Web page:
Around $1,248,000 will be given by the Georgia Department of Transportation to Cobb County to help acquire right-of-way and easements for Kennesaw Mountain pedestrian improvements. AJC file photo

Kennesaw Mountain trail system to get $1.2M from state

The Georgia Department of Transportation will give an additional $174,000 to Cobb County to acquire right-of-way and easements for Kennesaw Mountain pedestrian improvements.

Already, the state has agreed to spend $1,074,000 on this project.

That means GDOT will reimburse Cobb County for 80 percent of eligible right-of-way funding expenditures for no more than $1,248,000.

The remaining 20 percent - $312,000 - will be funded by Cobb County from the 2016 Special Purpose Local Option Sales Tax (SPLOST).

Also known as the Cheatham Hill Multi-Use Trail, this project involves the city of Marietta to improve the trail network in the Kennesaw Mountain National Battlefield Park to provide access for nonmotorized modes of transportation to, from and within the park.

The result will be a well-connected trail system through Marietta, Cobb County and the park, continuing the existing multi-use trail systems already in place within Cobb and Marietta, according to a May 28 memo from Cobb Department of Transportation Director Erica Parish to Cobb County Manager Rob Hosack on the day the state funding was accepted by the Cobb commissioners.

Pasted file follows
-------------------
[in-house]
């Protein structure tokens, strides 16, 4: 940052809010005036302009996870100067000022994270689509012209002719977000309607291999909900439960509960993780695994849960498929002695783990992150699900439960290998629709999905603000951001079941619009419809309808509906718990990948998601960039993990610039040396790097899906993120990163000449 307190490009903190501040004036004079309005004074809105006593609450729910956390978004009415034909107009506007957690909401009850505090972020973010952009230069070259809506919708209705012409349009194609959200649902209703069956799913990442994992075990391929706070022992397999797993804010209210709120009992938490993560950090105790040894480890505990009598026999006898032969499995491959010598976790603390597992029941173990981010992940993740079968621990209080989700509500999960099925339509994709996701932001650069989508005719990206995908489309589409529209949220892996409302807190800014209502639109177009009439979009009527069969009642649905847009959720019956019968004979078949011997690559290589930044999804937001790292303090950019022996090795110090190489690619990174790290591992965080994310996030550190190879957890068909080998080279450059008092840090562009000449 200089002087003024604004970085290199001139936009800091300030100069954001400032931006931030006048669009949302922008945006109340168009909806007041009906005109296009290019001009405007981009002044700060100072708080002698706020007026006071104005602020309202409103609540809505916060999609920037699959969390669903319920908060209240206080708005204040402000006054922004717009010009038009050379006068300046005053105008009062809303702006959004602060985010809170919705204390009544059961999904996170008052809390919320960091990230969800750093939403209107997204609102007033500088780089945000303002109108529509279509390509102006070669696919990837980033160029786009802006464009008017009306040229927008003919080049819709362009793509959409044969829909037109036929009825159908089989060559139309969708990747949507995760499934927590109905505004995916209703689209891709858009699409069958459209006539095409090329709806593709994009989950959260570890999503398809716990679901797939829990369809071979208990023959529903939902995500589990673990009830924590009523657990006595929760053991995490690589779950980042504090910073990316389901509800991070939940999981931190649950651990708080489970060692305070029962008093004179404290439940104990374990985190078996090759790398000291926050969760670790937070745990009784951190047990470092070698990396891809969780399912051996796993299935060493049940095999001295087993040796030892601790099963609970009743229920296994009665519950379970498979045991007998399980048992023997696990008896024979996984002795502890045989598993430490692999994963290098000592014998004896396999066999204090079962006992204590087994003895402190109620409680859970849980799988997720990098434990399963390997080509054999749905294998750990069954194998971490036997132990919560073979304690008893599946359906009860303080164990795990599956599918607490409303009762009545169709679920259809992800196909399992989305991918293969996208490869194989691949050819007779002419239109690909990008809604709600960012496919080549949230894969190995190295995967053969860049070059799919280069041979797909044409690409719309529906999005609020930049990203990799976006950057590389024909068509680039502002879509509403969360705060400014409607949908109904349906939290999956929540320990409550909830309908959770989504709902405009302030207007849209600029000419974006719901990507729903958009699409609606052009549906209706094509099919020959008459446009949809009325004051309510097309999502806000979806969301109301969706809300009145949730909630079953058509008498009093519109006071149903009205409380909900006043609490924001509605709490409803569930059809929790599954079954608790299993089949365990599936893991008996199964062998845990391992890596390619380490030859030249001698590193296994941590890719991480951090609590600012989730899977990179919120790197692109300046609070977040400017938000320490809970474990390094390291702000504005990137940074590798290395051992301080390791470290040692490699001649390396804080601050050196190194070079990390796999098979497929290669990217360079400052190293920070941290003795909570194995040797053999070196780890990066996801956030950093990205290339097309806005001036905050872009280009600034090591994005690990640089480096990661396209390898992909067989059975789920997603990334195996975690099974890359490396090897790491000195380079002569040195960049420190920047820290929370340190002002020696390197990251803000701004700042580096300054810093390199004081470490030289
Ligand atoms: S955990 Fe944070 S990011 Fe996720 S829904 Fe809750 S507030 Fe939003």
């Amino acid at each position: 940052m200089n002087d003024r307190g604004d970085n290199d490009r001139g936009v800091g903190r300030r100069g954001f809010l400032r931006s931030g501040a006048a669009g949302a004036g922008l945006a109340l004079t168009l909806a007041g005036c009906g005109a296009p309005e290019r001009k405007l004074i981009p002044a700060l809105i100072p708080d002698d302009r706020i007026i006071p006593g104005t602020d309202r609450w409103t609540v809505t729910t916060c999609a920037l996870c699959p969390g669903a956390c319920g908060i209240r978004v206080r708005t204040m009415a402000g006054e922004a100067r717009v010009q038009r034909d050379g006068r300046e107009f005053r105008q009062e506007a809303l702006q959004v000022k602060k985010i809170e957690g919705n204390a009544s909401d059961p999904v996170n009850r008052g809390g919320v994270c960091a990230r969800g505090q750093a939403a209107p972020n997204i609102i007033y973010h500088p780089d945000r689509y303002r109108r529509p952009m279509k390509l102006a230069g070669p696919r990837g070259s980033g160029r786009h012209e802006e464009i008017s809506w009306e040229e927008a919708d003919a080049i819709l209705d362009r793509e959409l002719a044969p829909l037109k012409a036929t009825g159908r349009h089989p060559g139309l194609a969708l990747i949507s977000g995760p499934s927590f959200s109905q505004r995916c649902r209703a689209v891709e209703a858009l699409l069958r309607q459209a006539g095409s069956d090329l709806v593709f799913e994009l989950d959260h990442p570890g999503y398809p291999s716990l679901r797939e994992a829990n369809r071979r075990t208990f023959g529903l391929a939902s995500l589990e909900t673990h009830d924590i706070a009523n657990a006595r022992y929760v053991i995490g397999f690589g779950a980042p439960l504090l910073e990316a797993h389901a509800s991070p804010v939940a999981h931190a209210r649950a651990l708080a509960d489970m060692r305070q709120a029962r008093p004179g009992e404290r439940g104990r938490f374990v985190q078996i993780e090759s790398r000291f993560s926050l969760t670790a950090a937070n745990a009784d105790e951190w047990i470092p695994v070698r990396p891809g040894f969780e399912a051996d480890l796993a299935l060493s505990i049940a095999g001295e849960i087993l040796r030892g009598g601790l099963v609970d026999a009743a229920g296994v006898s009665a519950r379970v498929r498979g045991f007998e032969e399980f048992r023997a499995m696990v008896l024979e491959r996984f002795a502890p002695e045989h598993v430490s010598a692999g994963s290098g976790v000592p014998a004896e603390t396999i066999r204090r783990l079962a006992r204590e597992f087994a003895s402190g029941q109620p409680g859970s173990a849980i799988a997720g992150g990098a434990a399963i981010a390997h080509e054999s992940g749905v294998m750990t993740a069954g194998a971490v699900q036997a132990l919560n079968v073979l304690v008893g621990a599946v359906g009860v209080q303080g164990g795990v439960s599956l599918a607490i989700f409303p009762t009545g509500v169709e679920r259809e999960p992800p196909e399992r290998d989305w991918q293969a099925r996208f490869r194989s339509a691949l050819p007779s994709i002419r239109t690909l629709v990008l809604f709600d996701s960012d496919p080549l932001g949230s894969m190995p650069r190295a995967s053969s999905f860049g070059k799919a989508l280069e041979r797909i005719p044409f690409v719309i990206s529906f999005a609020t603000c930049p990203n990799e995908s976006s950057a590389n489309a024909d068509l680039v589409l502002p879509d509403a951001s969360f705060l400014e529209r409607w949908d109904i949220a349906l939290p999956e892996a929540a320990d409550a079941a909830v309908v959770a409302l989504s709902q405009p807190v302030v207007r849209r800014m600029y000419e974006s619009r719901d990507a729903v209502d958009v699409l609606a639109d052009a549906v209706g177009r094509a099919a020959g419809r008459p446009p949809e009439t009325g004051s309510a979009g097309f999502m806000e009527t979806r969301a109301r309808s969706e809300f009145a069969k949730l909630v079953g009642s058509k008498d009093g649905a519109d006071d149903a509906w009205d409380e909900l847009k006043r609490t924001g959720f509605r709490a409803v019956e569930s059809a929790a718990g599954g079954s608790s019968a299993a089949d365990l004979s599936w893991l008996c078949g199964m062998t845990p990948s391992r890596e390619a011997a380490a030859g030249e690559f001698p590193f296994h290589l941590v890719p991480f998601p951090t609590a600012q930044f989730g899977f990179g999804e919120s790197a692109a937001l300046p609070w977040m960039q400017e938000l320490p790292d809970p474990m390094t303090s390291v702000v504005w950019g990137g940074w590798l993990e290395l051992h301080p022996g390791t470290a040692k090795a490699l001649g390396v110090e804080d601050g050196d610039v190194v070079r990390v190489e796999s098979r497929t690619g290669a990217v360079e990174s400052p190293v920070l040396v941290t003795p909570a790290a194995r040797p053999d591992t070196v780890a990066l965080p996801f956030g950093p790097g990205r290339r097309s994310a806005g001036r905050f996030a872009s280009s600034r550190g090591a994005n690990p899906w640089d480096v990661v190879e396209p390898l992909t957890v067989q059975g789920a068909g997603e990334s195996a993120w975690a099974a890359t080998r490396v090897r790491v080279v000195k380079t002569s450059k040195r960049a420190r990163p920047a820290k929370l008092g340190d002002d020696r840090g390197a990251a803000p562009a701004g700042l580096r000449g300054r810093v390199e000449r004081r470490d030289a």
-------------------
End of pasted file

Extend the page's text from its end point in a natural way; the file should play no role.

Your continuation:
Improvements include the addition of a multi-use trail along Cheatham Hill Road, providing access to Cheatham Hill and Kolb Farm battle sites, interpretive facilities and trailheads, Parish said.

The project scope includes construction of an eight-foot to 10-foot-wide multi-use trail along the following corridors:

  • the east side of Cheatham Hill Road, beginning at Powder Springs Road, extending north to the existing trail on the west side of John Ward Road;
  • from the intersection of John Ward Road and Whitlock Avenue/Dallas Highway/SR120, ending at Cheatham Hill Drive and
  • the east side of Burnt Hickory Road from Whitlock Avenue north to Polk Street, then crossing over to extend along the west side of Burnt Hickory Road to Old Mountain Road.

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